Environmentally friendly approaches to genetic engineering
Abbreviated Journal Title
In Vitro Cell. Dev. Biol.-Plant
herbicide/insect/antibiotic resistance; gene pollution and containments; Bt-resistance management; biodegradable plastics; BACILLUS-THURINGIENSIS TOXINS; POLYMER GENE; INSECTICIDAL PROTEIN; HELIOTHIS-VIRESCENS; BIOLISTIC DELIVERY; TRANSGENIC PLANTS; ESCHERICHIA-COLI; POLLEN DISPERSAL; TOBACCO CELLS; FOREIGN DNA; Plant Sciences; Cell Biology; Developmental Biology
Several environmental problems related to plant genetic engineering may prohibit advancement of this technology and prevent realization of its full potential. One such common concern is the demonstrated escape of foreign genes through other crops or toxicity of transgenic pollen to nontarget insects. The high rates of gene flow from crops to wild relatives (as high as 38% in sunflower and 50% in strawberries) are certainly a serious concern. Maternal inheritance of the herbicide resistance gene via chloroplast genetic engineering has been shown to be a practical solution to these problems. Another common concern is the suboptimal production of Bacillus thuringiensis (Bt) insecticidal protein or reliance on a single (or similar) B.t. protein in commercial transgenic crops, resulting in B.t. resistance among target pests. Clearly, different insecticidal proteins should be produced in lethal quantities to decrease the development of resistance. Such hyperex-pression of a novel B.t. protein in chloroplasts has resulted in 100% mortality of insects that are up to 40 000-fold resistant to other B.t. proteins. Yet another concern is the presence of antibiotic resistance genes in transgenic plants that could inactivate oral doses of the antibiotic or be transferred to pathogenic microbes in the GI tract or in soil, rendering them resistant to treatment with such antibiotics. Cotransformation and elimination of antibiotic resistant genes from transgenic plants using transposable elements via bleeding are promising new approaches. Genetic engineering efforts have also addressed vet another concern, i.e., the accumulation and persistence of plastics in our environment by production of biodegradable plastics. Recent approaches and accomplishments in addressing these environmental concerns via chloroplast genetic engineering ale discussed in this review.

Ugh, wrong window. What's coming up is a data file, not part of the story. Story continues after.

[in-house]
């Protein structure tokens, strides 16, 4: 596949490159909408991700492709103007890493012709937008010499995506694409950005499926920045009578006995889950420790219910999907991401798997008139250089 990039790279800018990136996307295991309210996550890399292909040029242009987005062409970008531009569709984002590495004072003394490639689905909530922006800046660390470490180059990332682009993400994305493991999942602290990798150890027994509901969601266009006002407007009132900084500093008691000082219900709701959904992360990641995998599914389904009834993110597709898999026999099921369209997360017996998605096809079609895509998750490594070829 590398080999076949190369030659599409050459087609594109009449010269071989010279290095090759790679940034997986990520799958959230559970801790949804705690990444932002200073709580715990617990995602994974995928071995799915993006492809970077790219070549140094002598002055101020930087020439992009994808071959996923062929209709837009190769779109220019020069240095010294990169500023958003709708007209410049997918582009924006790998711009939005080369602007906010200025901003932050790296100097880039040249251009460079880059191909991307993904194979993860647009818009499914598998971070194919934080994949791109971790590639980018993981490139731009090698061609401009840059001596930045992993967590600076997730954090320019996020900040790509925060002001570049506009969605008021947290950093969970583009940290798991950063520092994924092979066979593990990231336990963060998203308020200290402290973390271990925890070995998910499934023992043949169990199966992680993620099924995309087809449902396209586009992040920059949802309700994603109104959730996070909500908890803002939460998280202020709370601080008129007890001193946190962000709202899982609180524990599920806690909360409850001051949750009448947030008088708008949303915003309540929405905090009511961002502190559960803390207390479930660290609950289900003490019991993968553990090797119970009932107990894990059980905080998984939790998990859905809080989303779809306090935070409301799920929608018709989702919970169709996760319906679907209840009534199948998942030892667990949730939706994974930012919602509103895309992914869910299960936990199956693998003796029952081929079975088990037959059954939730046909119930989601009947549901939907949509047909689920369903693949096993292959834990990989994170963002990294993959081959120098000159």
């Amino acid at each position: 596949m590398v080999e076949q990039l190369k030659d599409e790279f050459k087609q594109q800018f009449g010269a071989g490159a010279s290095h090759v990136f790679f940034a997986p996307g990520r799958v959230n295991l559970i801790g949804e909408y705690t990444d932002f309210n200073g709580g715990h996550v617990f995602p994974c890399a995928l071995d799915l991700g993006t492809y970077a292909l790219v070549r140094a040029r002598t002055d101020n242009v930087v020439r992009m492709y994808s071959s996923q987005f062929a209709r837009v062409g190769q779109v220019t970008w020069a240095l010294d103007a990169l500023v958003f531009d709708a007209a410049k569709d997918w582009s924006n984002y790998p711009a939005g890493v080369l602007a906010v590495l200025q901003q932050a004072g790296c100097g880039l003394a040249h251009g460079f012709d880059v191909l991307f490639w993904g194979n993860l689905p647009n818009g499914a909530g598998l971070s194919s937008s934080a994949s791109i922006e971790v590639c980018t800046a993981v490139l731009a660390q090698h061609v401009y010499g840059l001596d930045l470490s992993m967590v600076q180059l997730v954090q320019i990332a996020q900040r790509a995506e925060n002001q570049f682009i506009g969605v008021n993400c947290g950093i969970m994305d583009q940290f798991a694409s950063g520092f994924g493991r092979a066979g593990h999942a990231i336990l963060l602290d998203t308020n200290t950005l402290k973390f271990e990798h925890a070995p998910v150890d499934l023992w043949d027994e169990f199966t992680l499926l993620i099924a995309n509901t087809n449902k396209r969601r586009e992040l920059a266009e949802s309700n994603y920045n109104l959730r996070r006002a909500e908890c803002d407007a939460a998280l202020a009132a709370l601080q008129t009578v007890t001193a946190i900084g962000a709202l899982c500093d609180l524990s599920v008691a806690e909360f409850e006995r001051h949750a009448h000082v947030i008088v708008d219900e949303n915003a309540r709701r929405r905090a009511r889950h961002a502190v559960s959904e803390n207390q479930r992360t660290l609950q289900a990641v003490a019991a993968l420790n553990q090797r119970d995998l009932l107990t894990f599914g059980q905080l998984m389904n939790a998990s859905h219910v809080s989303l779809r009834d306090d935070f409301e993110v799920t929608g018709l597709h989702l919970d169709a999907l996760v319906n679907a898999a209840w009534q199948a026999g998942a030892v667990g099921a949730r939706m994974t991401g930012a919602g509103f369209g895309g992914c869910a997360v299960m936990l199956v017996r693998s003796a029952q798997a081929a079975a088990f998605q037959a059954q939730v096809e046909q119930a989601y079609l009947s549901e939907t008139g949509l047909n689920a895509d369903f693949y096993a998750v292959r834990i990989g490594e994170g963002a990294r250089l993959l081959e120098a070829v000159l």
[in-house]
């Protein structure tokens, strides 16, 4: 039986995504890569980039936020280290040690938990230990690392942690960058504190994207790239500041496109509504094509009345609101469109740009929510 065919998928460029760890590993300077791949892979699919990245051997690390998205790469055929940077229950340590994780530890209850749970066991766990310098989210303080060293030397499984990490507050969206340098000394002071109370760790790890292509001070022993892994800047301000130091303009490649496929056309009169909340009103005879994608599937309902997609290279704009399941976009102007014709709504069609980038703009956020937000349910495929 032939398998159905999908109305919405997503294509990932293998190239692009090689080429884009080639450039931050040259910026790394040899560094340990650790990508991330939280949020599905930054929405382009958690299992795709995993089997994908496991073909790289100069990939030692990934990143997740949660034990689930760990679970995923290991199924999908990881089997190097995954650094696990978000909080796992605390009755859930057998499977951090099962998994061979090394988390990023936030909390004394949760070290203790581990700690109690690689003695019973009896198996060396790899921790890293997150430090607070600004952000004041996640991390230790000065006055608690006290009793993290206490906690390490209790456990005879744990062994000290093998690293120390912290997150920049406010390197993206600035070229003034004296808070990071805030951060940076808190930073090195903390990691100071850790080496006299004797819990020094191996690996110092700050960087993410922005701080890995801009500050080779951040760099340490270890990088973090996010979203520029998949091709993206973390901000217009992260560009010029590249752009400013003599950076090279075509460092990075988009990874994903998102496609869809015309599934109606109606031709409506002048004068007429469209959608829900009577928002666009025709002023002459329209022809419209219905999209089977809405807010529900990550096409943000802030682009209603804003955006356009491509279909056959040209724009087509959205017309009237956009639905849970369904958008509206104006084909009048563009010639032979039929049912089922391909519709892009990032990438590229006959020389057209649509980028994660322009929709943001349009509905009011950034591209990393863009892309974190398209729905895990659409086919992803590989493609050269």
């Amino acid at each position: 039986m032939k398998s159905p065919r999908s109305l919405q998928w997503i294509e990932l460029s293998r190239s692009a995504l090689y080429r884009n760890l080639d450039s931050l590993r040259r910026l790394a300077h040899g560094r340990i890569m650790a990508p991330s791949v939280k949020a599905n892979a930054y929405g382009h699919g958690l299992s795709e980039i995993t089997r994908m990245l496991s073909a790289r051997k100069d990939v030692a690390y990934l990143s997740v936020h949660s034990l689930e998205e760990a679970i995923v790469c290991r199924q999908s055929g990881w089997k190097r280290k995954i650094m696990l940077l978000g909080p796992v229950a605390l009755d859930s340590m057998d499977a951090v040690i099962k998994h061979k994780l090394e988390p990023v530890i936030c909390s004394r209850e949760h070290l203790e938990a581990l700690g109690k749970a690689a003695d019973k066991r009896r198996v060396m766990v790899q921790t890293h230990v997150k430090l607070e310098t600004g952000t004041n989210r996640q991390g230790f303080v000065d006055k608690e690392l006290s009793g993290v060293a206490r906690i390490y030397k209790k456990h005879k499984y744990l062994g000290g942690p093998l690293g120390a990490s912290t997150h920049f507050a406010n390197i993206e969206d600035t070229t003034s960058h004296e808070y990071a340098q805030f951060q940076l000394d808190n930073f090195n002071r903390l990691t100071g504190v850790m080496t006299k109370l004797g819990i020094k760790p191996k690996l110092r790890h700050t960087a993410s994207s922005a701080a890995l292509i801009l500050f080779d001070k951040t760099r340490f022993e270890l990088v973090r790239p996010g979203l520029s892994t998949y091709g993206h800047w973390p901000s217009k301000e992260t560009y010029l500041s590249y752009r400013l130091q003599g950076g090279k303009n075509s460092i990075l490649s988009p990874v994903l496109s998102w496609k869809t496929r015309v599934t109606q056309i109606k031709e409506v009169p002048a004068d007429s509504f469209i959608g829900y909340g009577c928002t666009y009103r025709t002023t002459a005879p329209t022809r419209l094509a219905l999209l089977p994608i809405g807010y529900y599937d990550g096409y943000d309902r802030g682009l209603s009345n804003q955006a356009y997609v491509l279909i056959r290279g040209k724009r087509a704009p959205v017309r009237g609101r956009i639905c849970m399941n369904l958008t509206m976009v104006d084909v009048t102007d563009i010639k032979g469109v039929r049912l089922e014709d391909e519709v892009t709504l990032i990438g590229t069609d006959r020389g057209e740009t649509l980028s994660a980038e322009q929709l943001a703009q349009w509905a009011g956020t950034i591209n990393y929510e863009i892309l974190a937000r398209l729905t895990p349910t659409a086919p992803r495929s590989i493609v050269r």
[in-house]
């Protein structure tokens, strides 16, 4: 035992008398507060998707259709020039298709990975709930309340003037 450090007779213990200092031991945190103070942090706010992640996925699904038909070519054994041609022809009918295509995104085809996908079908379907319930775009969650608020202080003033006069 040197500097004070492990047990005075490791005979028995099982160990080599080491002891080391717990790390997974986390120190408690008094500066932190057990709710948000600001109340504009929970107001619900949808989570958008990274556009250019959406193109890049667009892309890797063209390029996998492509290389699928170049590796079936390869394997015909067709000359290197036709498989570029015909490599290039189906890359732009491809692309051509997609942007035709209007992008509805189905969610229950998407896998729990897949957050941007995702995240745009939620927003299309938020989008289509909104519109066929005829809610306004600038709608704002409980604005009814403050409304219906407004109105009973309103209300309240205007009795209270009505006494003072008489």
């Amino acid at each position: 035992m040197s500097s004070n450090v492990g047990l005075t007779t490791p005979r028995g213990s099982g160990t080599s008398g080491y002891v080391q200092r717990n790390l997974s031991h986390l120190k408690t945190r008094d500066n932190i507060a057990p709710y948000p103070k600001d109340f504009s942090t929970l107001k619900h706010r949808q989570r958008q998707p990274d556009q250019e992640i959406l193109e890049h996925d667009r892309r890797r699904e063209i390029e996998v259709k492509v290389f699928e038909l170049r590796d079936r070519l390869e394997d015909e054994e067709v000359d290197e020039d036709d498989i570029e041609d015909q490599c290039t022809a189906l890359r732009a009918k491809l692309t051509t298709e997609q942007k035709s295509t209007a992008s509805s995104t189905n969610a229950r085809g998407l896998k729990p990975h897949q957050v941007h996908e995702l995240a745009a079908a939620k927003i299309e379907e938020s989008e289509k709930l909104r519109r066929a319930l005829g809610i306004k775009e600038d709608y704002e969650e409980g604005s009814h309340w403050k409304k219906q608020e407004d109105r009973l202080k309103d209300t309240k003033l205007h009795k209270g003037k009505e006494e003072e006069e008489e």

In Vitro Cellular & Developmental Biology-Plant
"Environmentally friendly approaches to genetic engineering" (1999). Faculty Bibliography 1990s. 2593.